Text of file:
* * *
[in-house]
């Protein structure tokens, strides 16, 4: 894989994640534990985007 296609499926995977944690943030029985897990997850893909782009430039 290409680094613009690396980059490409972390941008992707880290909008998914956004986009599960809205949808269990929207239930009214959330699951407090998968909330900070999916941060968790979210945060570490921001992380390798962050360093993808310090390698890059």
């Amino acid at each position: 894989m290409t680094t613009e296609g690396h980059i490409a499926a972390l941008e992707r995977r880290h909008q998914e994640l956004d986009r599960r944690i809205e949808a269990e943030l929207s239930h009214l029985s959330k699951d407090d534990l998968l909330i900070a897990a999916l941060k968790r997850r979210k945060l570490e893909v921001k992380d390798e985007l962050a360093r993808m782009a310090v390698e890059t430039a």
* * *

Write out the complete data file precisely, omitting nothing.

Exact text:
[in-house]
């Protein structure tokens, strides 16, 4: 894989994640534990985007 296609499926995977944690943030029985897990997850893909782009430039 290409680094613009690396980059490409972390941008992707880290909008998914956004986009599960809205949808269990929207239930009214959330699951407090998968909330900070999916941060968790979210945060570490921001992380390798962050360093993808310090390698890059």
């Amino acid at each position: 894989m290409t680094t613009e296609g690396h980059i490409a499926a972390l941008e992707r995977r880290h909008q998914e994640l956004d986009r599960r944690i809205e949808a269990e943030l929207s239930h009214l029985s959330k699951d407090d534990l998968l909330i900070a897990a999916l941060k968790r997850r979210k945060l570490e893909v921001k992380d390798e985007l962050a360093r993808m782009a310090v390698e890059t430039a």